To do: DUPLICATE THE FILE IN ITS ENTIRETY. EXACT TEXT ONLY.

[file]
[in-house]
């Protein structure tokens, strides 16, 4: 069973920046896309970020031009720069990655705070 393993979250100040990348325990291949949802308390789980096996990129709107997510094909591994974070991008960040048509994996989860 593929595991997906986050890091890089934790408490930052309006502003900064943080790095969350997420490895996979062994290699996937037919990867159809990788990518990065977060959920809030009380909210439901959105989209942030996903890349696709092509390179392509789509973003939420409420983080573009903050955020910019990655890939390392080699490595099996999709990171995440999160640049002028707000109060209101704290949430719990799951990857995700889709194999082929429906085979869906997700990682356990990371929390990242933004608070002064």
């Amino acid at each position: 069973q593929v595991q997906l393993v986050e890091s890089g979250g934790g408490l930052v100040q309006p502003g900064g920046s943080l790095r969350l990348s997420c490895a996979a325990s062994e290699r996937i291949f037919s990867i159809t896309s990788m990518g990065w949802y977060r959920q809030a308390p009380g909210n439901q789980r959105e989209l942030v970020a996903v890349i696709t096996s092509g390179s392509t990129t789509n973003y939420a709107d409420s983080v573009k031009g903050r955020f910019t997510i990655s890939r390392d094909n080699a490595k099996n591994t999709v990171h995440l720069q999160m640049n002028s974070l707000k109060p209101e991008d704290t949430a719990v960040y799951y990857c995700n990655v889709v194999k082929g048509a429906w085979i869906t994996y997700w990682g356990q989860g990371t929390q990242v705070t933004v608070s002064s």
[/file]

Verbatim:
[in-house]
């Protein structure tokens, strides 16, 4: 069973920046896309970020031009720069990655705070 393993979250100040990348325990291949949802308390789980096996990129709107997510094909591994974070991008960040048509994996989860 593929595991997906986050890091890089934790408490930052309006502003900064943080790095969350997420490895996979062994290699996937037919990867159809990788990518990065977060959920809030009380909210439901959105989209942030996903890349696709092509390179392509789509973003939420409420983080573009903050955020910019990655890939390392080699490595099996999709990171995440999160640049002028707000109060209101704290949430719990799951990857995700889709194999082929429906085979869906997700990682356990990371929390990242933004608070002064």
């Amino acid at each position: 069973q593929v595991q997906l393993v986050e890091s890089g979250g934790g408490l930052v100040q309006p502003g900064g920046s943080l790095r969350l990348s997420c490895a996979a325990s062994e290699r996937i291949f037919s990867i159809t896309s990788m990518g990065w949802y977060r959920q809030a308390p009380g909210n439901q789980r959105e989209l942030v970020a996903v890349i696709t096996s092509g390179s392509t990129t789509n973003y939420a709107d409420s983080v573009k031009g903050r955020f910019t997510i990655s890939r390392d094909n080699a490595k099996n591994t999709v990171h995440l720069q999160m640049n002028s974070l707000k109060p209101e991008d704290t949430a719990v960040y799951y990857c995700n990655v889709v194999k082929g048509a429906w085979i869906t994996y997700w990682g356990q989860g990371t929390q990242v705070t933004v608070s002064s």